Moonlight

Three faces, one character

Early on in Barry Jenkins’ poignant, intimate and introspective Moonlight, the line ‘At some point you have to decide who you want to be’ is dropped  – Moonlight focuses on what happens when society doesn’t allow you to do that and the internal dilemma and struggles which follow.

Chiron, a young 1980s Miami school boy, is riddled with confusion, self-doubt and crying out for guidance and support, all of which are sadly lacking from his crack-addict mother (a transformative Naomie Harris). (more…)

Edge of Seventeen

 

Teenage kicks.

What comes to mind when you think of a teen film? Prom, ponytails, clichés and well, John Hughes for starters. It is worth saying upfront that Edge of Seventeen has none of these, but it has what most others don’t – a refreshing combination of relate-ability and authenticity, alongside committed and engaging performances, which makes it worth bunking off school for.

I have always been a fan of teen films. Not because they are relatable, as I don’t think anyone who went to school in South London will find much in common with an onscreen depiction of an American high school, but because they seemed so exciting compared to my school years. (more…)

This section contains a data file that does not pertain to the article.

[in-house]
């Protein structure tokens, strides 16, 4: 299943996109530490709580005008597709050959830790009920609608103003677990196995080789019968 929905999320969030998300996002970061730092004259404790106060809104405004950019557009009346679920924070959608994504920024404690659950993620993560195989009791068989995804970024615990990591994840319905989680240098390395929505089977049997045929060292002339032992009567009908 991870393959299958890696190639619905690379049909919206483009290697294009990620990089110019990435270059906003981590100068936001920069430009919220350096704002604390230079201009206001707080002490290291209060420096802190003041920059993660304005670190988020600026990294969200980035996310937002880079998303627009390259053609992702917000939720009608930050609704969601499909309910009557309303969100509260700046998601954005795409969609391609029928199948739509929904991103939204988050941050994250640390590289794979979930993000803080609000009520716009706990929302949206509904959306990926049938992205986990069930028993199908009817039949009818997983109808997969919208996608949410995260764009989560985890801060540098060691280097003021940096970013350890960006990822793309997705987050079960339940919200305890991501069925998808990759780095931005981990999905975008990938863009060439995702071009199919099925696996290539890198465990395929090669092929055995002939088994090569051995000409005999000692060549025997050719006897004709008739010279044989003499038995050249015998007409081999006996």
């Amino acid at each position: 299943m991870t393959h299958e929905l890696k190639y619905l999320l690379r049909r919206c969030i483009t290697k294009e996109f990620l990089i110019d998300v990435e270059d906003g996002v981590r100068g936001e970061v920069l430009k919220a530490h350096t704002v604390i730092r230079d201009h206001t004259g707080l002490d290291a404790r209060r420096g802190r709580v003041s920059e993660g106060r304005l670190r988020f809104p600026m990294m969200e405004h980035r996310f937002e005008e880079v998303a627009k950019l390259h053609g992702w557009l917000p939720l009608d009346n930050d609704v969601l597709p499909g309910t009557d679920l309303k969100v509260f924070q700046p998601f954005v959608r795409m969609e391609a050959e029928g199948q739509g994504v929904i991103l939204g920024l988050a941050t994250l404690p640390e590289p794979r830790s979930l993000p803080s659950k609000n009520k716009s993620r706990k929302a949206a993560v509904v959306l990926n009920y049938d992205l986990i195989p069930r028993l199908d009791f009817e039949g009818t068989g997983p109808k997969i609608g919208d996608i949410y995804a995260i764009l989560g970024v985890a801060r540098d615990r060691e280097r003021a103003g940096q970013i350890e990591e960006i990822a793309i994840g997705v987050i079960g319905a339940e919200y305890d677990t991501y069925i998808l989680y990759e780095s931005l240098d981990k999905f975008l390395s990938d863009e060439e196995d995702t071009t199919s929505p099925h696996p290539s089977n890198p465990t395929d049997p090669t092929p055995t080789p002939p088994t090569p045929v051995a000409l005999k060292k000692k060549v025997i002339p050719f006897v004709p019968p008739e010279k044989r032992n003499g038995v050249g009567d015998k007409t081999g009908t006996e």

La La Land

‘I guess I’ll see you in the movies’

Director Damian Chazelle (Whiplash) launches us into La La Land, with ‘Another Day in the Sun,’ a sweeping and epic opening number, set on a gridlocked LA freeway overpass, where the drivers leap out of their vehicles to sing and dance about chasing their dreams. It is big, bold and brass and when it reaches its crescendo, you will need all your self control not to burst into applause.
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Nocturnal Animals

The eyes don’t lie

Nocturnal Animals, the second film from fashion designer Tom Ford, is a stylised yet substantial thriller, in which LA art gallery owner Susan Morrow’s (Amy Adams) world is shattered by the arrival of a dark and violent manuscript written by her ex-husband. It forces her to confront some disturbing and troubling truths.

Many have said that they would pay to see Amy Adams read the telephone directory, and this is perhaps the closest we may ever get to witnessing this. On paper, a film about a character reading a manuscript over a weekend is not entirely cinematic, but Ford takes this premise and through a series of extended flashbacks, coupled with Susan’s visualisation of her ex-husband’s words, brings the story hurtling into life. (more…)

I, Daniel Blake

When you lose your self-respect, you’re done for.

After watching I, Daniel Blake, a friend asked: ‘Did you enjoy it?’ My first thought was, does anyone actually enjoy Ken Loach films, a director who over the past 40 years has tackled some of the grittiest social economic problems of the UK?  My answer though, was yes.

While I, Daniel Blake may at times be a hard watch, it is an important and furious film – fully deserving of Loach’s second Palme d’Or from this year’s Cannes Film Festival.
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